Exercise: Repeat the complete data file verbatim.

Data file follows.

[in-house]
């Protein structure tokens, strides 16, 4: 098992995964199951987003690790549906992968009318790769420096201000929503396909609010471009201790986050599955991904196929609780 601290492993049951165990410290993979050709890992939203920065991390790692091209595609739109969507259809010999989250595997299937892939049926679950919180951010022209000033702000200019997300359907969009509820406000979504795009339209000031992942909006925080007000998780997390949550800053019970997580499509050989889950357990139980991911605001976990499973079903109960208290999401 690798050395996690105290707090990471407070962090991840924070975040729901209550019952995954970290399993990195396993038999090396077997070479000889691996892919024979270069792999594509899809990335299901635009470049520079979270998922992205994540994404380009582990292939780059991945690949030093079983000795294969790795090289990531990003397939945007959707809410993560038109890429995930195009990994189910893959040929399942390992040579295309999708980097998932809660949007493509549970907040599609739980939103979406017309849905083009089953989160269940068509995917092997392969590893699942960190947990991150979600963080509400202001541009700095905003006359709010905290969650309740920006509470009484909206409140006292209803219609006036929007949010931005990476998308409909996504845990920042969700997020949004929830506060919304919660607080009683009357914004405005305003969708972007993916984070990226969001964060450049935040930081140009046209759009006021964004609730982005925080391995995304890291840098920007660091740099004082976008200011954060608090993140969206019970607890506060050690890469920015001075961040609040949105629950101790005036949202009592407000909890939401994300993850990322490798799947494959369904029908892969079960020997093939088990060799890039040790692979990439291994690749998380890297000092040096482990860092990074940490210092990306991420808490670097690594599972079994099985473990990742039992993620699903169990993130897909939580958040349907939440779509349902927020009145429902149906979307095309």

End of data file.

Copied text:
[in-house]
């Protein structure tokens, strides 16, 4: 098992995964199951987003690790549906992968009318790769420096201000929503396909609010471009201790986050599955991904196929609780 601290492993049951165990410290993979050709890992939203920065991390790692091209595609739109969507259809010999989250595997299937892939049926679950919180951010022209000033702000200019997300359907969009509820406000979504795009339209000031992942909006925080007000998780997390949550800053019970997580499509050989889950357990139980991911605001976990499973079903109960208290999401 690798050395996690105290707090990471407070962090991840924070975040729901209550019952995954970290399993990195396993038999090396077997070479000889691996892919024979270069792999594509899809990335299901635009470049520079979270998922992205994540994404380009582990292939780059991945690949030093079983000795294969790795090289990531990003397939945007959707809410993560038109890429995930195009990994189910893959040929399942390992040579295309999708980097998932809660949007493509549970907040599609739980939103979406017309849905083009089953989160269940068509995917092997392969590893699942960190947990991150979600963080509400202001541009700095905003006359709010905290969650309740920006509470009484909206409140006292209803219609006036929007949010931005990476998308409909996504845990920042969700997020949004929830506060919304919660607080009683009357914004405005305003969708972007993916984070990226969001964060450049935040930081140009046209759009006021964004609730982005925080391995995304890291840098920007660091740099004082976008200011954060608090993140969206019970607890506060050690890469920015001075961040609040949105629950101790005036949202009592407000909890939401994300993850990322490798799947494959369904029908892969079960020997093939088990060799890039040790692979990439291994690749998380890297000092040096482990860092990074940490210092990306991420808490670097690594599972079994099985473990990742039992993620699903169990993130897909939580958040349907939440779509349902927020009145429902149906979307095309």